Last Update: Feb 3, 2024

Hey! If you love Generative AI and Large Language Models, let's connect on Twitter or LinkedIn. I talk about this stuff all the time!

So, you want to run a ChatGPT like LLM in Ubuntu? Last week I covered running Ollama in Windows 11. But I also have a dedicated Ubuntu machine at home and decided to set it up here. This way, I have a constantly running instance of Ollama I can play around with or use anytime. I decided to document my process here if you are running Ubuntu and want to try this out.

Let’s jump right in.

Setting up Your Machine

sudo apt-get update
sudo apt-get upgrade

I have an NVidia GTX 1650. I’ve installed my NVidia drivers for it, and I can verify that by running:


And I see the following:

“How to run an LLM in Ubuntu”

And I want to make sure an install CUDA on this machine. There are a few ways to do it. You can either install it from apt, or if you want the latest and greatest version, you can compile it yourself.

I’m not doing anything too fancy and want to keep it simple, so I just type in:

sudo apt install nvidia-cuda-toolkit

Once it’s installed you can verify it by typing:

nvcc --version

“How to run an LLM in Ubuntu”

Awesome, we’re good to go. If you have an NVidia card that supports CUDA you should set this up beforehand.

I also like to set up Anaconda. You don’t need Anaconda for setting Ollama, however, it’s something handy to have if you’re going to work with AI/Machine learning stuff. It’s essential, so I am installing it, and you should too.

cd /tmp
sudo apt-get install wget

Then, we’re going to download the Anaconda installer script. This is the latest one at the time of this writing.


Then run this to verify it.


If there are no errors, you’re good:

“How to run an LLM in Ubuntu”

Then run this to install:


You’ll have to read through the entire terms and conditions, and if you hit enter too fast, you’ll get kicked out of the script. If you’ve read all the terms (I know you will!) and agree to them, type “yes,” and it will ask where to install Anaconda.

“How to run an LLM in Ubuntu”

Once the installation is finished, it will ask you if you want to update your shell to automatically initialize Conda. I always choose no, however, it’s a personal preference.

“How to run an LLM in Ubuntu”

Awesome! We’re now ready to install Ollama.

Installing Ollama

Get ready for the easiest installation process possible.

You may need to install curl:

sudo apt-get install curl

Then you install Ollama with one command:

curl | sh

If you see this, you’re good:

“How to run an LLM in Ubuntu”

And now Ollama is up and running. Super easy.

Downloading a Model

Let’s load up a model. In a previous article, we loaded up Intel’s Neural Chat. It’s a very fast and complete model that I really like. So we’ll use it here.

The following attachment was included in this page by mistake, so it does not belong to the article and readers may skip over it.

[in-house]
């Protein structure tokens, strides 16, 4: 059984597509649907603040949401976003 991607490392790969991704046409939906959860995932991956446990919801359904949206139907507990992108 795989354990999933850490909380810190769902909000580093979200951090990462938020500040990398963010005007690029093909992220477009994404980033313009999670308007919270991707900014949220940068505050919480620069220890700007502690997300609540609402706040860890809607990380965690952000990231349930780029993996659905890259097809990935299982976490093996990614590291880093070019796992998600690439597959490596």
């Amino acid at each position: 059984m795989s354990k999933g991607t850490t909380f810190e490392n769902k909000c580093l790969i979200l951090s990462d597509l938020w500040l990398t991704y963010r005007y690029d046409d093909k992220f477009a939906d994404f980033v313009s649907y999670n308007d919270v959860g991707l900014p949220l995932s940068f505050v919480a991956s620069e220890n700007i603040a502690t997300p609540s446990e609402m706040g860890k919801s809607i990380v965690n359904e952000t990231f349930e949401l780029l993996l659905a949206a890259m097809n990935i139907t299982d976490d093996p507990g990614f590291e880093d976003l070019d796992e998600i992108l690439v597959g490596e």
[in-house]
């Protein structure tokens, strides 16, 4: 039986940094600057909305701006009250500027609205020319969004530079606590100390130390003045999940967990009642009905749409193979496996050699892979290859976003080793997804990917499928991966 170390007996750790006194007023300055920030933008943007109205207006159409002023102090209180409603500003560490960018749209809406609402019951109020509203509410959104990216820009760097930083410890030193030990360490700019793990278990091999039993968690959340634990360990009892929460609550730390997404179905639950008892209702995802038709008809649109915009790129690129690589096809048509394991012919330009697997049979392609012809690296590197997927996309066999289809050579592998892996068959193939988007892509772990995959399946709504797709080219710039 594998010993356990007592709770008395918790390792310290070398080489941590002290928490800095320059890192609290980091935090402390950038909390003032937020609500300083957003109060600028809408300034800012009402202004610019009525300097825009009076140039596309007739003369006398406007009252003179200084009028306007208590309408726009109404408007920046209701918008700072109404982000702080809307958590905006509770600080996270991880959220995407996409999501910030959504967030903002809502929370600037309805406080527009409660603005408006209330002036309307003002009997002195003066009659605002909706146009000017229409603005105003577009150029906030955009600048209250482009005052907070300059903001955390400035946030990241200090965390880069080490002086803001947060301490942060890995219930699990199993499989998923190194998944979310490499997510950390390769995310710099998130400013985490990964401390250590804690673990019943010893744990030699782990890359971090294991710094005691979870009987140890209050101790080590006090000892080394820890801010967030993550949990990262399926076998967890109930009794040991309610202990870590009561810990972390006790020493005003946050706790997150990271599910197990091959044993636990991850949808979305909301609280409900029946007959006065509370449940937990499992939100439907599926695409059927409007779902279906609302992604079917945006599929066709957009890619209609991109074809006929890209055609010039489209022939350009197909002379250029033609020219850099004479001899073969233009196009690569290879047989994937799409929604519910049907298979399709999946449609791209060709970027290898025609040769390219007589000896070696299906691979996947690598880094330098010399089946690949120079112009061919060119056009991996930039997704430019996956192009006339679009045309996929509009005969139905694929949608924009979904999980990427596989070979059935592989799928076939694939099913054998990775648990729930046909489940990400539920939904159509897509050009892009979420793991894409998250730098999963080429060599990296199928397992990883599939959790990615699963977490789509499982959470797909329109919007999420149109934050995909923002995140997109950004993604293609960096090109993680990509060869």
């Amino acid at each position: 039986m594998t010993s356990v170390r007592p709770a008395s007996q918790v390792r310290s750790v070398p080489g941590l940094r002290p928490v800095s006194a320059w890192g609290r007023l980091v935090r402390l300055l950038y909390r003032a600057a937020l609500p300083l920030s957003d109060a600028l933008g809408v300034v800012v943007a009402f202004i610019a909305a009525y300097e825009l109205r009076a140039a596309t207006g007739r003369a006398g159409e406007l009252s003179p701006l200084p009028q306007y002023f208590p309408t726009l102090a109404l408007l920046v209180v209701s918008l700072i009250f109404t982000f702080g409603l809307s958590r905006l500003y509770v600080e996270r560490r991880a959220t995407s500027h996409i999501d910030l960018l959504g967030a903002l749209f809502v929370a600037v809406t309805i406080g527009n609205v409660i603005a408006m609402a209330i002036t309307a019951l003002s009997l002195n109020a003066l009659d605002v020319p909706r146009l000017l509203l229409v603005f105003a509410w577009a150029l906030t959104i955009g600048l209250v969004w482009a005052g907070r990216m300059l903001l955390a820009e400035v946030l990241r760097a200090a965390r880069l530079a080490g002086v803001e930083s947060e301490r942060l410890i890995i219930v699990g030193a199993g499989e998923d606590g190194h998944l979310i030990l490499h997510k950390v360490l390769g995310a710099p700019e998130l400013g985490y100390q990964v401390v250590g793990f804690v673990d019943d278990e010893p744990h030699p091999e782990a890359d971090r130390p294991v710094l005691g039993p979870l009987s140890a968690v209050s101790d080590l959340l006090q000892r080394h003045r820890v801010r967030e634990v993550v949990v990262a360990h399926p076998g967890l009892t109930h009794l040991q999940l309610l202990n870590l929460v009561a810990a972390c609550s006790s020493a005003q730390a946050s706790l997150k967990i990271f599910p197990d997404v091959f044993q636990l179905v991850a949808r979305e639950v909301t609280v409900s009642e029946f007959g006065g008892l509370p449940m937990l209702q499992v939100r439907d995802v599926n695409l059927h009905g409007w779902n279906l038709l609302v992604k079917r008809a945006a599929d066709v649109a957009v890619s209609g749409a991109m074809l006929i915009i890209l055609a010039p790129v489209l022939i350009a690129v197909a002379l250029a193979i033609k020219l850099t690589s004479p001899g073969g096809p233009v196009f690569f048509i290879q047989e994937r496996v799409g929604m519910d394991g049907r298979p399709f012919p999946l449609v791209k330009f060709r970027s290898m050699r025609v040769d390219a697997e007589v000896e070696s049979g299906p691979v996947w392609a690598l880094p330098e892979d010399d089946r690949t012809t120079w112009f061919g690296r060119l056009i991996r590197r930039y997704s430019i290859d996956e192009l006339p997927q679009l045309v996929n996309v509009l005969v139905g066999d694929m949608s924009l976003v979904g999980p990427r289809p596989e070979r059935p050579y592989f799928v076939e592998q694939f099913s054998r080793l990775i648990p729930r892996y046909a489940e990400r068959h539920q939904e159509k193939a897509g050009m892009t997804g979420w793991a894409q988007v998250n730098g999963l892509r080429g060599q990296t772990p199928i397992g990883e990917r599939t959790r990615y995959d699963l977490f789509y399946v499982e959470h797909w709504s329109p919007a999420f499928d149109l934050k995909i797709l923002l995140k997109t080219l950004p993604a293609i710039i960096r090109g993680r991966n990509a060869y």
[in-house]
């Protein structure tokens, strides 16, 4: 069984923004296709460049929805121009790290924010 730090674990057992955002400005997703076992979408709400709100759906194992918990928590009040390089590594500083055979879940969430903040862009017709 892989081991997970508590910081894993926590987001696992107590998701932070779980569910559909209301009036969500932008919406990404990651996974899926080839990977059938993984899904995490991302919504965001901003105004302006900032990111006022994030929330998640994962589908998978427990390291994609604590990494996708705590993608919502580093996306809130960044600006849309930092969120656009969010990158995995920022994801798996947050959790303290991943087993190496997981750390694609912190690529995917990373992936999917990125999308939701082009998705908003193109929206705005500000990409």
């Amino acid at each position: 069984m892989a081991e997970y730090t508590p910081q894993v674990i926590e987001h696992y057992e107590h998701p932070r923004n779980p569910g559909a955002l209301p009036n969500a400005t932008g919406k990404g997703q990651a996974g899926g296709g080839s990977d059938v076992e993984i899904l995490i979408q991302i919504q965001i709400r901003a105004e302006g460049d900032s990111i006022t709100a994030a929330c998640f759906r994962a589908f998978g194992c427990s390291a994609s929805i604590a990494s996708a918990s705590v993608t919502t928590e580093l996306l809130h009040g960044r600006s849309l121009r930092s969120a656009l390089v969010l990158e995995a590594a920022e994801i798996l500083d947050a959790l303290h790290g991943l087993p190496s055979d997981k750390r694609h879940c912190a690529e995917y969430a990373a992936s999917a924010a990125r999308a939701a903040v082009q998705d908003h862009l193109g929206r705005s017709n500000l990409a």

In one terminal, load up

ollama serve

Then open another terminal and type in:

ollama run neural-chat

After it downloads, you’ll see this:

“How to run an LLM in Ubuntu”

and it’s up and running. You can use this as a simple chat interface, and ask it anything you want.

“How to run an LLM in Ubuntu”

And you’re up and running! But you may want a web interface. I showed how to set that up in a previous article for Windows. Let’s do it on my remote Ubuntu server!

Setting up a Web Interface

Here, we will set up a web interface. I am setting this up on a separate server on my network.

Do not use these instructions to set up a public facing server

The process is far different when building a public-facing web server. This is for setting up a web interface on your local machine or a machine on your network ONLY. You’ve been warned.

sudo apt install npm

Then create a folder wherever you want to put your web interface. Then clone this repo into it:

git clone && cd ollama-webui/

Then copy a new .env:

cp -RPp example.env .env

Then install it:

npm install

This will only take a few minutes. Next, we need to modify Ollama to start automatically. In the terminal, create this folder:

sudo mkdir -p /etc/systemd/system/ollama.service.d

We can run these commands to create a text file configuration for Ollama. This will make sure the application can expose the API to this web interface:

echo '[Service]' >>/etc/systemd/system/ollama.service.d/environment.conf
echo 'Environment="OLLAMA_HOST="' >>/etc/systemd/system/ollama.service.d/environment.conf

Or if you’d rather just edit the file, just open


And add this:


And save the file.

Now we need to reload systemd and restart Ollama:

systemctl daemon-reload
systemctl restart ollama

Now, you can run the server locally by typing:

But I have it running on a server on my network. So, I need to build it with the following command:

PUBLIC_API_BASE_URL='' npm run build

Replace with whatever IP your Ollama installation is located on.

Then run

npm run dev

And you should see the server start up. Load up a browser to check:

“How to run an LLM in Ubuntu”

And there you have it! A web interface.

You may need to set the url in the settings. Click on the gear, and select general:

“How to run an LLM in Ubuntu”

And you’re good to go. You can select a model at the top:

“How to run an LLM in Ubuntu”

And start chatting immediately! Now you have a nice web interface as well.


Here’s how you can set up Ollama on a dedicated Ubuntu machine. This is helpful if you want to learn more about large language models or just want to avoid the fees of using another cloud service. These models aren’t as good as something like ChatGPT or Bard, but they’re pretty darn good.

What are you doing with LLMs today? Let me know! Let’s talk.

Also, if you have any questions or comments, please reach out.

Happy hacking!

Published: Dec 6, 2023 by Jeremy Morgan. Contact me before republishing this content.